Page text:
Nici Organizatorii de Concerte cu lumini puternice de tip Flash Light / Strobe Light NU spun nimic spectatorilor inainte de cumpărarea biletelor că vor fi expusi in cadrul spectacolului unor doze imense de Strobe Light cu efect puternic negativ asupra creierului si care pot cauza crize epileptice cu convulsii, PE LOC.
Nici Primăriile care dau aprobare de organizare a acestor spectacole cu lumini stroboscopice periculoase NU intreaba nimic pe organizatori despre utilizarea Strobe Light asupra oamenilor si nici NU spun nimic celor care vor participa la aceste spectacole cu privire la pericolele luminii stroboscopice.
Cine Aproba folosirea Strobe Light asupra oamenilor si cine Aplica Strobe Light asupra adultilor si copiilor ESTE RESPONSABIL
Evenimentele si Programele Video care contin Flashuri de Lumini Stroboscopice realizate de anticrestini si antiromani, precum FILME, Desene Animate, Jocuri Video, Concerte Neversea, Untold etc au aceste elemente de Strobe Light INTENTIONAT pentru a prăji creierul oamenilor si a le scadea capacitatea fizica si intelectuala de a intelege realitatea lumii si de a se elibera din sclavia moderna in care traim cu totii.Ceilalti care folosesc lumini stroboscopice la diferite evenimente, cred ca sunt doar COMPLET NEINFORMATI cu privire la PERICOLELE acestor lumini asupra creierului uman la adulti si copii. Un crestin căruia îi pasă de sanatatea telespectatorilor sau spectatorilor pe care i-a adus in fata unui ecran sau la un eveniment, NU trebuie sa foloseasca astfel de lumini stroboscopice pulsatorii periculoase pentru creierul si sanatatea omului!
CINE FOLOSESTE ASTFEL DE LUMINI ASUPRA OMULUI ESTE RESPONSABIL DE EFECTELE IMEDIATE DAR SI PE TERMEN LUNG PE CARE ACESTEA LE CAUZEAZA IN FUNCTIONAREA CREIERULUI PERSOANELOR EXPUSE – FIE EI ADULTI SAU COPII.
GALERIE FOTO – STROBE LIGHT LA CONCERTE NEVERSEA CONSTANTA 2018 SI UNTOLD 2018:
(Copii, Tineri si Adulti care se duc sa-si prajeasca creierul de buna voie)
INFORMATII DESPRE EFECTUL STROBE LIGHT
The Bucha EffectLet’s look at the history of disorientation caused by strobe light exposure. The phenomenon that occurs when a person experiences dizziness and confusion when exposed to strobe lighting was first identified by a Dr. Bucha in the 1950s when he was asked to investigate a series of unexplained helicopter crashes.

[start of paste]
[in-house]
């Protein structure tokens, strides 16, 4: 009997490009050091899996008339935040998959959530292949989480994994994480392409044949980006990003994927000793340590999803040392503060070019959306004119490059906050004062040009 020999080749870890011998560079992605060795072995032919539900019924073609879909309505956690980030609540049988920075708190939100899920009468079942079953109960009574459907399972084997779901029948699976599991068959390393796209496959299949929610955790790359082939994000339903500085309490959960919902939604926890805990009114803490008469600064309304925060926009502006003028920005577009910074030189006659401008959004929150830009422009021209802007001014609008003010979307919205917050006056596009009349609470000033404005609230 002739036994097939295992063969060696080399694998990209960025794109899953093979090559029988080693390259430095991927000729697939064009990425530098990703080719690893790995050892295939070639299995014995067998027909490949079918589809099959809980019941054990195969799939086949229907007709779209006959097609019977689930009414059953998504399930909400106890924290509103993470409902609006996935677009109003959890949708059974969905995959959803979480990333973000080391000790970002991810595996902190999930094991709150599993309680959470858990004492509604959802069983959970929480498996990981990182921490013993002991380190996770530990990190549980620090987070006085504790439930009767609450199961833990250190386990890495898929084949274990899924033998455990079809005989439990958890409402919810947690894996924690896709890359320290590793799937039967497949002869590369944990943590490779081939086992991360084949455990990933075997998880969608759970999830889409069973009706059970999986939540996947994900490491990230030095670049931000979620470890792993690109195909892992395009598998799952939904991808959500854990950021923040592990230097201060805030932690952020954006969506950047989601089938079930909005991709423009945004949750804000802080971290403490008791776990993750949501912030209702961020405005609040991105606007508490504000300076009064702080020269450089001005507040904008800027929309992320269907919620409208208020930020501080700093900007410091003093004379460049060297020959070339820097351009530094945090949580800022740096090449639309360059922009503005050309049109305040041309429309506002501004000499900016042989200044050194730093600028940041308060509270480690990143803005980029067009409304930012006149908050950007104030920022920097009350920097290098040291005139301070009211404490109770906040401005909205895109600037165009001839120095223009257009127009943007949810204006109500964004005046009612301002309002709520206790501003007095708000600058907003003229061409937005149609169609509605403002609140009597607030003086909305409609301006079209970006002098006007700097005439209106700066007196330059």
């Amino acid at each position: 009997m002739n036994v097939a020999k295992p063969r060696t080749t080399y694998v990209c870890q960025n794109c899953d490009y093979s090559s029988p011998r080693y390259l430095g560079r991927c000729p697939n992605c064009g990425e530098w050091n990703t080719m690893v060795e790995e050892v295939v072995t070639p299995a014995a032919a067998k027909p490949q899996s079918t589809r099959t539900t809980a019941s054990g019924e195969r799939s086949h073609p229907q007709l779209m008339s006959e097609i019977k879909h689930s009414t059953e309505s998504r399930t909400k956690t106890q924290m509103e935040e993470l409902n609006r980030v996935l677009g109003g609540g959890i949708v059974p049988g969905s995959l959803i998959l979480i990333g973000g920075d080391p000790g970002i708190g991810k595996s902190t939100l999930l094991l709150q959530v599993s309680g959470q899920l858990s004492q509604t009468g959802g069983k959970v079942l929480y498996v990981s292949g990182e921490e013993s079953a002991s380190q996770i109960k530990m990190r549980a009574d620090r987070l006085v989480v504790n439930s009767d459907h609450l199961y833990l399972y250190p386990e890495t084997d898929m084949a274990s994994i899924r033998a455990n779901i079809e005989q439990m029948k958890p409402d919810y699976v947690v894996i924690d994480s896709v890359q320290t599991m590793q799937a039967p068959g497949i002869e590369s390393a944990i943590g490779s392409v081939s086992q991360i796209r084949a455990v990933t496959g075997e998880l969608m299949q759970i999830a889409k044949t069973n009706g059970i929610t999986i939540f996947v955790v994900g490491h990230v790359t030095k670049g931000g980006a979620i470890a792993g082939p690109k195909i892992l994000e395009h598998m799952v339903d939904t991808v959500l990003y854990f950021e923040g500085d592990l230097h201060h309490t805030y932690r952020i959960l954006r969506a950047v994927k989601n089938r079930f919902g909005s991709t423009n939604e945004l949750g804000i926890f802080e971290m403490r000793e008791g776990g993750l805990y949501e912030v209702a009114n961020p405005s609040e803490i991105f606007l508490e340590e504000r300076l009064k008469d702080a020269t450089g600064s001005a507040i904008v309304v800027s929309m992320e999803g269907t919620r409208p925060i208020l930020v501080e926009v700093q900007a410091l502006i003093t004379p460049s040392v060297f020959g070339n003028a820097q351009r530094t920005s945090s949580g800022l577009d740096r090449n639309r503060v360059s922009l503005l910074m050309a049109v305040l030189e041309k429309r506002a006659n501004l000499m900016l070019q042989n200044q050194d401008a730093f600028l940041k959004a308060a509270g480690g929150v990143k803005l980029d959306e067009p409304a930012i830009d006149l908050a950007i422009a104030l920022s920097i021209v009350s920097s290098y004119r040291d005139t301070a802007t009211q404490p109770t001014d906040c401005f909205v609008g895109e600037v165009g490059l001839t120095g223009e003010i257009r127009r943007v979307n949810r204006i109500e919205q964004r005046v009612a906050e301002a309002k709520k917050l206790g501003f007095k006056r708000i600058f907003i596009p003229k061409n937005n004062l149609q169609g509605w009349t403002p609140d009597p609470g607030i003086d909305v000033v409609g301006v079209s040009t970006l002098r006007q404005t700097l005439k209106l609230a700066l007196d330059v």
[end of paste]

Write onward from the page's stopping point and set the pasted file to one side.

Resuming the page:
After the crashes, surviving crew members said they experienced dizziness and disorientation from the strobing effect of rotating helicopter blades. The crews reported looking up at the sky with the rotors spinning above, creating the strobing effect that caused the disorientation. The rotor blades of the helicopter caused the sunlight to strobe in the eyes of the pilots, causing them to lose control of their machines. Dr. Bucha’s first name has been lost to history, but this phenomenon has been known as the Bucha effect ever since.
Here are some of the claims that are made in regard to the effects of a strobe light exposure.
Disorients the suspect
Diminishes an assailant’s night adaptation
Causes a disruption to the subject’s vision, which affects his or her ability to use force
Provides a visual and psychological hurdle to aggression
Decreases the suspect’s direct and peripheral vision
Let’s take a more in-depth look at some of these claims.
Flash/strobe disorientation is the result of an “after image” or temporary visual imprint caused by a brief exposure to high-intensity light levels. This image varies with light level and time duration or frequency of the exposure. The disorientation occurs as specific light frequencies affect the brain and the light cycles through those frequencies too fast for the brain to adjust.